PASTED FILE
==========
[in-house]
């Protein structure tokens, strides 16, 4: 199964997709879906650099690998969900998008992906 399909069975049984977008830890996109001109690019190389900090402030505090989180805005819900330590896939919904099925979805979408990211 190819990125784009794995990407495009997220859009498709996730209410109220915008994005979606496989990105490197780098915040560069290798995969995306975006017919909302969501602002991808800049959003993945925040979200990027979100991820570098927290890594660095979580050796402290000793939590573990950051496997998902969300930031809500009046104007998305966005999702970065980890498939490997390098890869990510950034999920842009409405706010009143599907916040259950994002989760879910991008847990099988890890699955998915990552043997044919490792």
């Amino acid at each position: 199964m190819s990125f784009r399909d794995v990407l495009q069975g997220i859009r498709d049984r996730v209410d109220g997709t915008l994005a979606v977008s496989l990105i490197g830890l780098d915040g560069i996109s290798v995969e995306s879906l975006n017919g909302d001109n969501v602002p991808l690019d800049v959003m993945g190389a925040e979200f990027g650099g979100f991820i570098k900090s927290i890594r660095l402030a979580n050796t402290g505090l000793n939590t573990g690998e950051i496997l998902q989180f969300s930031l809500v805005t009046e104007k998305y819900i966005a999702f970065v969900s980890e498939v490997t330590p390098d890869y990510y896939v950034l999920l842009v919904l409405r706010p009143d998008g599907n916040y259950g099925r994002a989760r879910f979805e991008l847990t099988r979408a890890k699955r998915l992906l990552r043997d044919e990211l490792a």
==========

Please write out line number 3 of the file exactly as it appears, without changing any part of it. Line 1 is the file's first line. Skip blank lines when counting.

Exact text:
């Amino acid at each position: 199964m190819s990125f784009r399909d794995v990407l495009q069975g997220i859009r498709d049984r996730v209410d109220g997709t915008l994005a979606v977008s496989l990105i490197g830890l780098d915040g560069i996109s290798v995969e995306s879906l975006n017919g909302d001109n969501v602002p991808l690019d800049v959003m993945g190389a925040e979200f990027g650099g979100f991820i570098k900090s927290i890594r660095l402030a979580n050796t402290g505090l000793n939590t573990g690998e950051i496997l998902q989180f969300s930031l809500v805005t009046e104007k998305y819900i966005a999702f970065v969900s980890e498939v490997t330590p390098d890869y990510y896939v950034l999920l842009v919904l409405r706010p009143d998008g599907n916040y259950g099925r994002a989760r879910f979805e991008l847990t099988r979408a890890k699955r998915l992906l990552r043997d044919e990211l490792a």